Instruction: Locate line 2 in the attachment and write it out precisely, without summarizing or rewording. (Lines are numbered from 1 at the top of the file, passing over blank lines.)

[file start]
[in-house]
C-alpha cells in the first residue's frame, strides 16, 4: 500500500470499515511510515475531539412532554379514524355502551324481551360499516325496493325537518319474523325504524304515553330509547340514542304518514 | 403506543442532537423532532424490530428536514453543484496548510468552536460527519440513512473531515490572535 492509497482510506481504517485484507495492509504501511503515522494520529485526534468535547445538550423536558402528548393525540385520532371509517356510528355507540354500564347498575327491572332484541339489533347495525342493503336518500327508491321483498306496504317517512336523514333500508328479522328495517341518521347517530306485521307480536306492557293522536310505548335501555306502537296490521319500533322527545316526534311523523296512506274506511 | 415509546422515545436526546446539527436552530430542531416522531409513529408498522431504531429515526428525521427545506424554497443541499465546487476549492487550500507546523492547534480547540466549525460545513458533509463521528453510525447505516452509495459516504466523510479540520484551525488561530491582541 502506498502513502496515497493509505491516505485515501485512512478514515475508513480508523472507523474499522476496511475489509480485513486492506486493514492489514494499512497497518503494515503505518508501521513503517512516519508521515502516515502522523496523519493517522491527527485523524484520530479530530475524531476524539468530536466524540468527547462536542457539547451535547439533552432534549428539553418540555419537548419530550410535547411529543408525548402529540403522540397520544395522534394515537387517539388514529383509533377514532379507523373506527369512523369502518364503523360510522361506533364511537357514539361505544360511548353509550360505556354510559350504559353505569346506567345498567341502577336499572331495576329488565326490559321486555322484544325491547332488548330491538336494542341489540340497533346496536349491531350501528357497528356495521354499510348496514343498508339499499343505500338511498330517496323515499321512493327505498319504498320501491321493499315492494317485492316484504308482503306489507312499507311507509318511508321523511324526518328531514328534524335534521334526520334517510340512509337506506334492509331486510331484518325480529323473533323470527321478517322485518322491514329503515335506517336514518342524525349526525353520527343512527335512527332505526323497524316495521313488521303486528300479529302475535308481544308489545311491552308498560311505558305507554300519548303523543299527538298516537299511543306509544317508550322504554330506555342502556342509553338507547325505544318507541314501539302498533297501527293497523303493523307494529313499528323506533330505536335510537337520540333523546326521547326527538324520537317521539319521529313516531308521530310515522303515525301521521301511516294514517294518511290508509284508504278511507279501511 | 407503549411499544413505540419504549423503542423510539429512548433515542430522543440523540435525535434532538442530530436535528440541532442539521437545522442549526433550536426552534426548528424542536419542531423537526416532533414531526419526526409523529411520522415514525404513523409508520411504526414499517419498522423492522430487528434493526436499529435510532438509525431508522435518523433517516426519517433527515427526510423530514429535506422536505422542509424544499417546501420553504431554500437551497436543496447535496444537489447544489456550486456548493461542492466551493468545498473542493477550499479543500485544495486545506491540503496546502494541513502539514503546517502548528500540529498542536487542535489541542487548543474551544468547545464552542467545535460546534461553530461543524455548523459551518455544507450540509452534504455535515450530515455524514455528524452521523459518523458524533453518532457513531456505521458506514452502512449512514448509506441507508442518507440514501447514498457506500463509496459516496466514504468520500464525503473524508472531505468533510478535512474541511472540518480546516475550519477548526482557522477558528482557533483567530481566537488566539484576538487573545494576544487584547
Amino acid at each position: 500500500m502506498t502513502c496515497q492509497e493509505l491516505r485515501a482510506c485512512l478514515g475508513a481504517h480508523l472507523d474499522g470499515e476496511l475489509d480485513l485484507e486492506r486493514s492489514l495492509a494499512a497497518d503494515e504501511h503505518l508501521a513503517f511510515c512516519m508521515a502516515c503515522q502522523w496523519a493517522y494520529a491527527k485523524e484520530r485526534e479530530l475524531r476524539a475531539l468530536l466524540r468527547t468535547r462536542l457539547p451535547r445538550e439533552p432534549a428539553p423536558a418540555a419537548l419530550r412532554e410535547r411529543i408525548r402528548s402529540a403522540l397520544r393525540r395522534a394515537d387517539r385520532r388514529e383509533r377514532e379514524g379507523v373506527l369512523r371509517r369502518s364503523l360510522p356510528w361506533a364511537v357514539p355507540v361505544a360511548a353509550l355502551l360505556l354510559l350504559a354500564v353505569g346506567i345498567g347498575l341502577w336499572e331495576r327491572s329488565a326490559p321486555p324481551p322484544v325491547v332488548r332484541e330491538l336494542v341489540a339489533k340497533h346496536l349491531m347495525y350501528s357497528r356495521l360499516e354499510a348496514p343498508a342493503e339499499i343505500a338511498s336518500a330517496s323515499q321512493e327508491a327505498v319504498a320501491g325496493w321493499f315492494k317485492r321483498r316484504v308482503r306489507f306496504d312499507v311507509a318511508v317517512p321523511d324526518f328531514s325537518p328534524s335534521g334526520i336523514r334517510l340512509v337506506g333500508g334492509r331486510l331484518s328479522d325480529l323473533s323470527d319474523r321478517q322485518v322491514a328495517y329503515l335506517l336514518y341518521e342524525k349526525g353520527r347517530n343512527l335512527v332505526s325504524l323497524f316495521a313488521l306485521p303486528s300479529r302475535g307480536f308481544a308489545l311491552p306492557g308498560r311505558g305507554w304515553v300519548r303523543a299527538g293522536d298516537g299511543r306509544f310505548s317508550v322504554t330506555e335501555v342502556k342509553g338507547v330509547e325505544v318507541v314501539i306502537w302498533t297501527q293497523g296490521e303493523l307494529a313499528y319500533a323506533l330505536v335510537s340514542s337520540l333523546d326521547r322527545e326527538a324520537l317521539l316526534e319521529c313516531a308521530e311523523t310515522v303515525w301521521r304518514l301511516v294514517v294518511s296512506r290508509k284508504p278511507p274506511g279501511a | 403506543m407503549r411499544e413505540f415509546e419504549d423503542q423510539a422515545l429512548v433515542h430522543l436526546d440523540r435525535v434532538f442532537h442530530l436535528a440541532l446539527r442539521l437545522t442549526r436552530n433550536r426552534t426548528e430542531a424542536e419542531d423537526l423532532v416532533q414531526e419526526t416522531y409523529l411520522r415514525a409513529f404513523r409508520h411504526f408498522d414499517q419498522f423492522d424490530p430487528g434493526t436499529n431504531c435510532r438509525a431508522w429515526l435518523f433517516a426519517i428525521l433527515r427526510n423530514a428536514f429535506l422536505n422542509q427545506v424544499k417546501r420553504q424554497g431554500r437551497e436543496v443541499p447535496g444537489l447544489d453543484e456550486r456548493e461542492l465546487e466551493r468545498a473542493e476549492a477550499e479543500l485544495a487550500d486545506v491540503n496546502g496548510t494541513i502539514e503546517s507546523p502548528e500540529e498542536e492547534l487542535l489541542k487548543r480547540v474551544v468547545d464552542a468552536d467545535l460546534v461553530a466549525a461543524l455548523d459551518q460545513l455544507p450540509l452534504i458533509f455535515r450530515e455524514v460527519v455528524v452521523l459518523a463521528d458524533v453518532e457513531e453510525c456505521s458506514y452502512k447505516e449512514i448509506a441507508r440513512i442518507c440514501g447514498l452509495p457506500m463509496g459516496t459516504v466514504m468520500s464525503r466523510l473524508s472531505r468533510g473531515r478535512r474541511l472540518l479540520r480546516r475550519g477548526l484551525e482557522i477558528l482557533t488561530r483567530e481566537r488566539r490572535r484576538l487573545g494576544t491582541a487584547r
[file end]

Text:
C-alpha cells in the first residue's frame, strides 16, 4: 500500500470499515511510515475531539412532554379514524355502551324481551360499516325496493325537518319474523325504524304515553330509547340514542304518514 | 403506543442532537423532532424490530428536514453543484496548510468552536460527519440513512473531515490572535 492509497482510506481504517485484507495492509504501511503515522494520529485526534468535547445538550423536558402528548393525540385520532371509517356510528355507540354500564347498575327491572332484541339489533347495525342493503336518500327508491321483498306496504317517512336523514333500508328479522328495517341518521347517530306485521307480536306492557293522536310505548335501555306502537296490521319500533322527545316526534311523523296512506274506511 | 415509546422515545436526546446539527436552530430542531416522531409513529408498522431504531429515526428525521427545506424554497443541499465546487476549492487550500507546523492547534480547540466549525460545513458533509463521528453510525447505516452509495459516504466523510479540520484551525488561530491582541 502506498502513502496515497493509505491516505485515501485512512478514515475508513480508523472507523474499522476496511475489509480485513486492506486493514492489514494499512497497518503494515503505518508501521513503517512516519508521515502516515502522523496523519493517522491527527485523524484520530479530530475524531476524539468530536466524540468527547462536542457539547451535547439533552432534549428539553418540555419537548419530550410535547411529543408525548402529540403522540397520544395522534394515537387517539388514529383509533377514532379507523373506527369512523369502518364503523360510522361506533364511537357514539361505544360511548353509550360505556354510559350504559353505569346506567345498567341502577336499572331495576329488565326490559321486555322484544325491547332488548330491538336494542341489540340497533346496536349491531350501528357497528356495521354499510348496514343498508339499499343505500338511498330517496323515499321512493327505498319504498320501491321493499315492494317485492316484504308482503306489507312499507311507509318511508321523511324526518328531514328534524335534521334526520334517510340512509337506506334492509331486510331484518325480529323473533323470527321478517322485518322491514329503515335506517336514518342524525349526525353520527343512527335512527332505526323497524316495521313488521303486528300479529302475535308481544308489545311491552308498560311505558305507554300519548303523543299527538298516537299511543306509544317508550322504554330506555342502556342509553338507547325505544318507541314501539302498533297501527293497523303493523307494529313499528323506533330505536335510537337520540333523546326521547326527538324520537317521539319521529313516531308521530310515522303515525301521521301511516294514517294518511290508509284508504278511507279501511 | 407503549411499544413505540419504549423503542423510539429512548433515542430522543440523540435525535434532538442530530436535528440541532442539521437545522442549526433550536426552534426548528424542536419542531423537526416532533414531526419526526409523529411520522415514525404513523409508520411504526414499517419498522423492522430487528434493526436499529435510532438509525431508522435518523433517516426519517433527515427526510423530514429535506422536505422542509424544499417546501420553504431554500437551497436543496447535496444537489447544489456550486456548493461542492466551493468545498473542493477550499479543500485544495486545506491540503496546502494541513502539514503546517502548528500540529498542536487542535489541542487548543474551544468547545464552542467545535460546534461553530461543524455548523459551518455544507450540509452534504455535515450530515455524514455528524452521523459518523458524533453518532457513531456505521458506514452502512449512514448509506441507508442518507440514501447514498457506500463509496459516496466514504468520500464525503473524508472531505468533510478535512474541511472540518480546516475550519477548526482557522477558528482557533483567530481566537488566539484576538487573545494576544487584547